Saved by BRAVO! Club’s Opening Night Gala

Last night, over 300 BRAVO! Club members dawned their fanciest dresses and crispest tuxes to celebrate San Francisco Opera’s opening night  in style at the annual BRAVO! Gala. The evening was anything but ordinary for BRAVO!’s 21-40 year old opera patrons. Normally, the evening begins with a cocktail reception followed by a seated dinner in City Hall. However, in order to reduce the evening’s ticket price, BRAVO! spiced things up a bit by a change of venue to The Veteran’s Building (located next to the opera house) and by not doing a seated dinner. BRAVO!’s Board of Directors were a little hesitant that their members would be ok with such big drastic changes. However, with the rising cost of well everything, BRAVO! wanted to make sure their members could party like it was 1999 without having to break the bank—and party they did!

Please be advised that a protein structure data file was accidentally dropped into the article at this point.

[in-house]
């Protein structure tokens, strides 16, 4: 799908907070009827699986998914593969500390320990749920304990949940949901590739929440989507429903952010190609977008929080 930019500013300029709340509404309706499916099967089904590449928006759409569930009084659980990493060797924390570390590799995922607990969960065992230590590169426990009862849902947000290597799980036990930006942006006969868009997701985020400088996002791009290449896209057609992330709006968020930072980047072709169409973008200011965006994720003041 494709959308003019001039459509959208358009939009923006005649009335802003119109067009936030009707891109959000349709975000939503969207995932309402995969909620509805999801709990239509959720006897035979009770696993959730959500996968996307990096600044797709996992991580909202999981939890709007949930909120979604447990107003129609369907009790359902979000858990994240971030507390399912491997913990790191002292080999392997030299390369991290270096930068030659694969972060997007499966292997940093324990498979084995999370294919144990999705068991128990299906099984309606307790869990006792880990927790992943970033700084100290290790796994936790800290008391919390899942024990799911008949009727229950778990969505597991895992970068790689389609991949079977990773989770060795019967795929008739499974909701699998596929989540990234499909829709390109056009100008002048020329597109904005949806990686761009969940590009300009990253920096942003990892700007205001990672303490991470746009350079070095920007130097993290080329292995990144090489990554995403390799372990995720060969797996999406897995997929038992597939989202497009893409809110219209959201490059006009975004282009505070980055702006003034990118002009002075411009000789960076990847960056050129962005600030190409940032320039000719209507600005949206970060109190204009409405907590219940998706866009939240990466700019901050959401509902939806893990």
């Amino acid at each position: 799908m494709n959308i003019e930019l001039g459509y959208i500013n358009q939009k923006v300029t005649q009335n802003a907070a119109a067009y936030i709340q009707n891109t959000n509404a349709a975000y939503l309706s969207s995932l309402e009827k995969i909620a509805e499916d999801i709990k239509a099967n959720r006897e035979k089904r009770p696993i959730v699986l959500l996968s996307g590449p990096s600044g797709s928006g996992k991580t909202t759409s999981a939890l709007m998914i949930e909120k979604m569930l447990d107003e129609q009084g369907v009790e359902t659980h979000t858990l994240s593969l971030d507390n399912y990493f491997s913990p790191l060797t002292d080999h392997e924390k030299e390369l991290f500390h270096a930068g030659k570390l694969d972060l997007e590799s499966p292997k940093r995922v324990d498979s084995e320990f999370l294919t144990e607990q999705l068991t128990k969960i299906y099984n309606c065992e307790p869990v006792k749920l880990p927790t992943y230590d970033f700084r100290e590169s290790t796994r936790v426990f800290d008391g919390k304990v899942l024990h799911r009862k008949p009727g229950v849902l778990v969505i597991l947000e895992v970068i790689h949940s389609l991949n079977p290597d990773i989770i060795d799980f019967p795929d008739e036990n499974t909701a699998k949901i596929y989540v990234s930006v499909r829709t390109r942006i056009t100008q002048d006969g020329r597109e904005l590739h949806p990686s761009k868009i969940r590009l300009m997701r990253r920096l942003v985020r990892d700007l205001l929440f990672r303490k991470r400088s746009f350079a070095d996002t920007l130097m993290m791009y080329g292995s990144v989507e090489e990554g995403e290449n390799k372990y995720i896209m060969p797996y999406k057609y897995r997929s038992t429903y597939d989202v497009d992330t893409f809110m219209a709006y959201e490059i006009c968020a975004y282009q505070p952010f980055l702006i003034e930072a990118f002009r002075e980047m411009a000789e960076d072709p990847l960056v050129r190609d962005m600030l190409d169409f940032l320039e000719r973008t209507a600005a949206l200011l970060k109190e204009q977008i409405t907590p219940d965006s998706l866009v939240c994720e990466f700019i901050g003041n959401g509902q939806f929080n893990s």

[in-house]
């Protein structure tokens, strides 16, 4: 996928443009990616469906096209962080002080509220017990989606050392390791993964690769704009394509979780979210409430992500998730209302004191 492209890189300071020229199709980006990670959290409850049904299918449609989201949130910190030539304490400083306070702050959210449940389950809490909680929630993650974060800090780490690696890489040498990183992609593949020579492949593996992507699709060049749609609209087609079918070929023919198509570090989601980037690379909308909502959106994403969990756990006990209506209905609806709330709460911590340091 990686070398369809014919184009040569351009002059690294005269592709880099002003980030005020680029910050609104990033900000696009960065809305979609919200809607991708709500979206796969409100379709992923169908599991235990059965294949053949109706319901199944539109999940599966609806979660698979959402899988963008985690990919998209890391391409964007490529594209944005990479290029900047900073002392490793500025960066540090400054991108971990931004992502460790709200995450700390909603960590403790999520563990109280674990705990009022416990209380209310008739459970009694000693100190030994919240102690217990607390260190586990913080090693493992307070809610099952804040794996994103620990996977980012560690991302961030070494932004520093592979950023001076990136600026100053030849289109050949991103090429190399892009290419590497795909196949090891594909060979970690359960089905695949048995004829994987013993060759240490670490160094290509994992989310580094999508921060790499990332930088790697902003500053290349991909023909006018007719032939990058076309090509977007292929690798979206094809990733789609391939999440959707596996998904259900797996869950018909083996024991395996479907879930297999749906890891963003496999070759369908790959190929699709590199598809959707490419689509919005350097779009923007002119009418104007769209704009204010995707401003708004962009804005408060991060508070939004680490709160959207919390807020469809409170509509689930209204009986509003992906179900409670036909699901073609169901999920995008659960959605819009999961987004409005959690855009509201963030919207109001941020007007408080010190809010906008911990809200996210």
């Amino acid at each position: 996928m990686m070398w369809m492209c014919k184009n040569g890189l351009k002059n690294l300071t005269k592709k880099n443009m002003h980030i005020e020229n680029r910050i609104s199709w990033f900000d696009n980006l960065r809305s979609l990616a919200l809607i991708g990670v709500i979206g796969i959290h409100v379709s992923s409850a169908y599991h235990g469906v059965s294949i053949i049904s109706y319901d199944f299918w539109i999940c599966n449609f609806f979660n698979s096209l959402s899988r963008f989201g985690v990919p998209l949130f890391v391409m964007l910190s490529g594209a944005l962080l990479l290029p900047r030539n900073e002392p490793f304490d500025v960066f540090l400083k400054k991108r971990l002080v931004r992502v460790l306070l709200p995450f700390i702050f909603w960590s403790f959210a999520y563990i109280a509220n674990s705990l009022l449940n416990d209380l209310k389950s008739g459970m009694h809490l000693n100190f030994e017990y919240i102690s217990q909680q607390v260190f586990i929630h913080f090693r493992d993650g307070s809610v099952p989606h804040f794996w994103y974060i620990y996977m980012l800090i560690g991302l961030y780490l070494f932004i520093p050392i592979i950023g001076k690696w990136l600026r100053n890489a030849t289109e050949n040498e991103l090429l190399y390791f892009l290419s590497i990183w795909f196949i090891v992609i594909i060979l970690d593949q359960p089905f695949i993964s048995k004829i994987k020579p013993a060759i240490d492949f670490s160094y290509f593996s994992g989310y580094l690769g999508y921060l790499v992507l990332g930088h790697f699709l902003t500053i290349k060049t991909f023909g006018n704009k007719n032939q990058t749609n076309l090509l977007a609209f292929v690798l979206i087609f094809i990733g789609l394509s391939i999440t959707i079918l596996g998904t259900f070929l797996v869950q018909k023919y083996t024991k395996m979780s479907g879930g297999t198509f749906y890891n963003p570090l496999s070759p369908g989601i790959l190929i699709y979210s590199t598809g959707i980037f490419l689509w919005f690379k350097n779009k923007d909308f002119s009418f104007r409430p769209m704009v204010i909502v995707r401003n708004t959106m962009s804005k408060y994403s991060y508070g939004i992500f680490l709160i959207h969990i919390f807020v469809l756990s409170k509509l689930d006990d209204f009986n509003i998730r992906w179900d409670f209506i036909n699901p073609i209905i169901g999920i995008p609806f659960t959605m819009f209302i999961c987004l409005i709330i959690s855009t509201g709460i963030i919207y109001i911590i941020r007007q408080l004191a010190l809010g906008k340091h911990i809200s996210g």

The evening began in the lobby of the Veteran’s Building with a two-hour cocktail social complete with tons of tasty morsels. Judging from all of the photo taking, clinking of champagne flutes and laughter, no one even noticed that there wasn’t a seated dinner. We chatted it up and admired everyone in their finest attire without being restricted to a time frame or their seat. It was just what we all wanted—time to catch up and meet new friends.

At little before 8PM, the party moved to the Opera House to see the opening production of Rigoletto. For me, this was definitely the low light of the entire evening. I always enjoy watching everyone come into the opera house all dressed up to the max, but there were private parties going on in all of my best viewing spots. I bet the bum begging for change in the middle of Van Ness had a much better view than I could find inside the opera house.

Eric’s catching up on the plot before the opera.